Stack Overflow is a community of 4.7 million programmers, just like you, helping each other.

Join them; it only takes a minute:

Sign up
Join the Stack Overflow community to:
  1. Ask programming questions
  2. Answer and help your peers
  3. Get recognized for your expertise

I am writing a function that will take in the head of a linked list, remove all duplicates, and return the new head. I've tested it but I want to see if you can catch any bugs or improve on it.

removeDuplicates(Node head)
    if(head == null) throw new RuntimeException("Invalid linked list");

    Node cur =;
    while(cur != null) {
        if( == {
            head =;
        } else {
            Node runner = head;
            while( != cur) {
                if( == {
                runner =;
        cur =;
    return head;
share|improve this question
Is this homework? Or is there some other reason you aren't using the LinkedList class? – Ted Hopp Mar 7 '11 at 7:34
up vote 3 down vote accepted

If you are willing to spend a little more RAM on the process, you can make it go much faster without changing the structure.

For desktop apps, I normally favor using more RAM and winning some speed. So I would do something like this.

removeDuplicates(Node head) {
    if (head == null) {
        throw new RuntimeException("Invalid List");

    Node current = head;
    Node prev = null;
    Set<T> data = new HashSet<T>(); // where T is the type of your data and assuming it implements the necessary methods to be added to a Set properly.
    while (current != null) {
        if (!data.contains( {
            prev = current;
            current =;
        } else {
            if (prev != null) {
                current =;

This should run in O(n) time.


I hope I was correct in assuming that this is some kind of project / homework where you are being forced to use a linked list, otherwise, as noted, you would be better off using a different data structure.

share|improve this answer
Thanks. I am actually just preparing technical interview questions. This is a good alternative, assuming you are allowed to use an additional data structure. – Brent Mar 7 '11 at 7:59
Ah ok. Yeah, this is quite a nice interview question. Not too difficult, and you need some kind of theoretical background. Nice one! – Nico Huysamen Mar 7 '11 at 8:05
For a small number of elements, the time it takes to allocate memory (depending on the allocation scheme) may exceed the time an in-place modified merge sort would take. – void-pointer Mar 7 '11 at 8:06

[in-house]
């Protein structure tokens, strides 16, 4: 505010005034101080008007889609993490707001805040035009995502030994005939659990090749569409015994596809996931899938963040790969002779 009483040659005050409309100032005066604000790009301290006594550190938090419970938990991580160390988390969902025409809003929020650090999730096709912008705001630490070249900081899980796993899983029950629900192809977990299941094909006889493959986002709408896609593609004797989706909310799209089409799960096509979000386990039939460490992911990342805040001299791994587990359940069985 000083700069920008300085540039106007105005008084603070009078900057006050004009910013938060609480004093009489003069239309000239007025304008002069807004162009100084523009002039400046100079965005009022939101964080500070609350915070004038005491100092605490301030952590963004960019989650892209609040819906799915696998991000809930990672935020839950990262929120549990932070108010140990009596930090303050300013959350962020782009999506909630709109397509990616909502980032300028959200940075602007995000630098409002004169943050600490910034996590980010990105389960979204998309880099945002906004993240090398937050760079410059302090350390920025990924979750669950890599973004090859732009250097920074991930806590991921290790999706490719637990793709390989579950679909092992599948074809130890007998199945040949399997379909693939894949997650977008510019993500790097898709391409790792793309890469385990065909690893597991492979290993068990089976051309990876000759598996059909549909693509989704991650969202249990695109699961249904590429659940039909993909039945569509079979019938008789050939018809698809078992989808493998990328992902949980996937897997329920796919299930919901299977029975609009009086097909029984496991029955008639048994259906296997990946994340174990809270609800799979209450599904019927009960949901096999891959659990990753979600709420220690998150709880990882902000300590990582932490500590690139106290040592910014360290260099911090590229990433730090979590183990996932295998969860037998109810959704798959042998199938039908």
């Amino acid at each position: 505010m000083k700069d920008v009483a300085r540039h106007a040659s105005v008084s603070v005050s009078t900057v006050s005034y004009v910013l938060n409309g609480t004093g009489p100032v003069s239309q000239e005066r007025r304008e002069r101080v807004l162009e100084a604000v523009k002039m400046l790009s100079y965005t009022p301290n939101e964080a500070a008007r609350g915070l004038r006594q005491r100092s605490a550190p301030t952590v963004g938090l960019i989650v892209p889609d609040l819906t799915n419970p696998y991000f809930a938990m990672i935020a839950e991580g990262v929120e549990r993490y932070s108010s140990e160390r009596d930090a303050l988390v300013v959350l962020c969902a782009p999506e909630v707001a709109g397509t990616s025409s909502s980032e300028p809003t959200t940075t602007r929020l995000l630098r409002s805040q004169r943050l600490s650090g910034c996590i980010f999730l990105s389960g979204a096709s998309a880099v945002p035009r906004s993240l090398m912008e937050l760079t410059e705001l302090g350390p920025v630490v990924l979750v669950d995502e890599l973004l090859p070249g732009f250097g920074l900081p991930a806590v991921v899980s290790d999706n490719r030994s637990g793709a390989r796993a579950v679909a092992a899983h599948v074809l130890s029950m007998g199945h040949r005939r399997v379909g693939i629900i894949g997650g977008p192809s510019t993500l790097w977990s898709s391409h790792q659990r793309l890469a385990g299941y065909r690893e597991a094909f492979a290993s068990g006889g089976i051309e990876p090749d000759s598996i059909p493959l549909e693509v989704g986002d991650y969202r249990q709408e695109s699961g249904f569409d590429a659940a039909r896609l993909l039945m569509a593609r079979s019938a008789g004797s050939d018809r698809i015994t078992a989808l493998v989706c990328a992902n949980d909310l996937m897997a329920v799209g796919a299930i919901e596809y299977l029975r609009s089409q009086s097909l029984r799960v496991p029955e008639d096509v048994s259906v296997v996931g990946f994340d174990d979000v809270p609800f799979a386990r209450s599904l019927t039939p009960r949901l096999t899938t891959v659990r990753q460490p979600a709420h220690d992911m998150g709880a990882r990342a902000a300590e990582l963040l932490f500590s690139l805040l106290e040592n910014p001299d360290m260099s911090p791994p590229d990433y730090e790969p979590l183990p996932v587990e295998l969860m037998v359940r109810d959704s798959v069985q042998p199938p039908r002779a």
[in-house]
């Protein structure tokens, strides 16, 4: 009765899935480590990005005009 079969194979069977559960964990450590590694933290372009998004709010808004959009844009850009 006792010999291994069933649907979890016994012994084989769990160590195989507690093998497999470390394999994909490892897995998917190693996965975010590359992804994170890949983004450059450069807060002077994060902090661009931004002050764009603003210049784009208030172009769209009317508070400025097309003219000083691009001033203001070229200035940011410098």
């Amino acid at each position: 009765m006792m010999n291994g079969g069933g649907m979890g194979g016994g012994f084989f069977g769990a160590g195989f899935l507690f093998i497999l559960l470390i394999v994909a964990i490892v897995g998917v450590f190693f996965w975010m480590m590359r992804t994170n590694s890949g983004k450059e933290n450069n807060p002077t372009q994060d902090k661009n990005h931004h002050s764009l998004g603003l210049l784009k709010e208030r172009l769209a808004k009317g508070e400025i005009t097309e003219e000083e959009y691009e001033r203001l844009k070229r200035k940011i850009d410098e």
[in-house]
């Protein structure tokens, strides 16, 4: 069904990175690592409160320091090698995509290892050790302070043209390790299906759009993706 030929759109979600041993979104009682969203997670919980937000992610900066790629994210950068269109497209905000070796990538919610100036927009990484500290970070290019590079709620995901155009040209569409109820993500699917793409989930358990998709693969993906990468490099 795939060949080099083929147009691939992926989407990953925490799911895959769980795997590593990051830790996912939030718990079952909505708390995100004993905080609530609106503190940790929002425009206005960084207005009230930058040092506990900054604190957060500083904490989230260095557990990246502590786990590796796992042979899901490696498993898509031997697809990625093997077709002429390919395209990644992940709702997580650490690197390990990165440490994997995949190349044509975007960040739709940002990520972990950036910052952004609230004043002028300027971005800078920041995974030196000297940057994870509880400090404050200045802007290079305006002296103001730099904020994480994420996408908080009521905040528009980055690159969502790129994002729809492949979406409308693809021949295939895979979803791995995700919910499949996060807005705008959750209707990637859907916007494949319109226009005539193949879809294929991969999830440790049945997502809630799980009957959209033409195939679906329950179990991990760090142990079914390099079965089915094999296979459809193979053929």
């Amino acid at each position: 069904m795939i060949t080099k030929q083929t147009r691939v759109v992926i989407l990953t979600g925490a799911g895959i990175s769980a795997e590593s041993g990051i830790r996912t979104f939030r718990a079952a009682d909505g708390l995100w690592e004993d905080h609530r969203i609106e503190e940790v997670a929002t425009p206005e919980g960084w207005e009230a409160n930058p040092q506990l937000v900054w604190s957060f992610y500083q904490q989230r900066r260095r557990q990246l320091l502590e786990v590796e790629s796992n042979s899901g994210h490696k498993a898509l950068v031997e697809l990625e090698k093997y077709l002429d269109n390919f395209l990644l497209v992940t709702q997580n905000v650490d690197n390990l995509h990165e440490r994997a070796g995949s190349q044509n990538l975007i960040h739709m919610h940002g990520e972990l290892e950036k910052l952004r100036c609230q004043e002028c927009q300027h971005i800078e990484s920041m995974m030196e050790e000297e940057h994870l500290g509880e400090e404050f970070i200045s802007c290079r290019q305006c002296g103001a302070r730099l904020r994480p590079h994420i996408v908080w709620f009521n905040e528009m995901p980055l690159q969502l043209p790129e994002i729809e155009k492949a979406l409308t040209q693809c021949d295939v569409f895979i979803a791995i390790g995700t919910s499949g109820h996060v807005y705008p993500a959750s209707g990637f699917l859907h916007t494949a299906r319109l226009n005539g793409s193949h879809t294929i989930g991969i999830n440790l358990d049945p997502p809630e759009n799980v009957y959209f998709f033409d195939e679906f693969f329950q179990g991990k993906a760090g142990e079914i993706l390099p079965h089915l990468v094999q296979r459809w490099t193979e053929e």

@void-pointer - Sorting would change the structure of the linked list, which I assumed should not happen. – Nico Huysamen Mar 7 '11 at 8:40

I didn't check your code for bugs, but I do have a suggestion for improving it. Allocate a Hashtable or HashMap that maps Node to Boolean. As you process each element, if it is not a key in the hash, add it (with Boolean.TRUE as the value). If it does exist as a key, then it already appeared in the list and you can simply remove it.

This is faster than your method because hash lookups work in roughly constant time, while you have an inner loop that has to go down the entire remainder of the list for each list element.

Also, you might consider whether using an equals() test instead of == makes better sense for your application.

share|improve this answer

To efficiently remove duplicates you should stay away from linked list: Use java.util.PriorityQueue instead; it is a sorted collection for which you can define the sorting-criteria. If you always insert into a sorted collection removing duplicates can be either done directly upon insertion or on-demand with a single O(n)-pass.

share|improve this answer
Isn't the problem here to efficiently modify a linked list that already exists, not to define the right data structure to eliminate duplicates? – Ted Hopp Mar 7 '11 at 7:54
It would be faster to just insert directly into the PriorityQueue, however if he does not want to do that, the original poster can still use it to clean his linked list in O(n) from duplicates. – Bernd Elkemann Mar 7 '11 at 8:04

Aside from using the elements of the list to create a hash map and testing each element by using it as a key, which would only be desirable for a large number of elements, where large depends on the resources required to create the hash map, sequentially scanning the list is a practical option, but there are others which will be faster. See user138170's answer here - an in-place merge sort is an O(n log(n)) operation which does not use an extra space, whereas a solution using separately-allocated array would work in O(n) time. Practically, you may want to profile the code and settle for a reasonable value of n, where n is the number of elements in the list, after which a solution allocating memory will be used instead of one which does not.

Edit: If efficiency is really important, I would suggest not using a linked list (largely to preserve cache-coherency) and perhaps using JNI and implementing the function natively; the data would also have to be supplied in a natively-allocated buffer.

share|improve this answer
Sequential (nested) scanning is O(N*N), not O(N!) – Ted Hopp Mar 7 '11 at 7:53
My bad, I had edited that out shortly after posting the answer. – void-pointer Mar 7 '11 at 8:01

Your Answer


By posting your answer, you agree to the privacy policy and terms of service.

Not the answer you're looking for? Browse other questions tagged or ask your own question.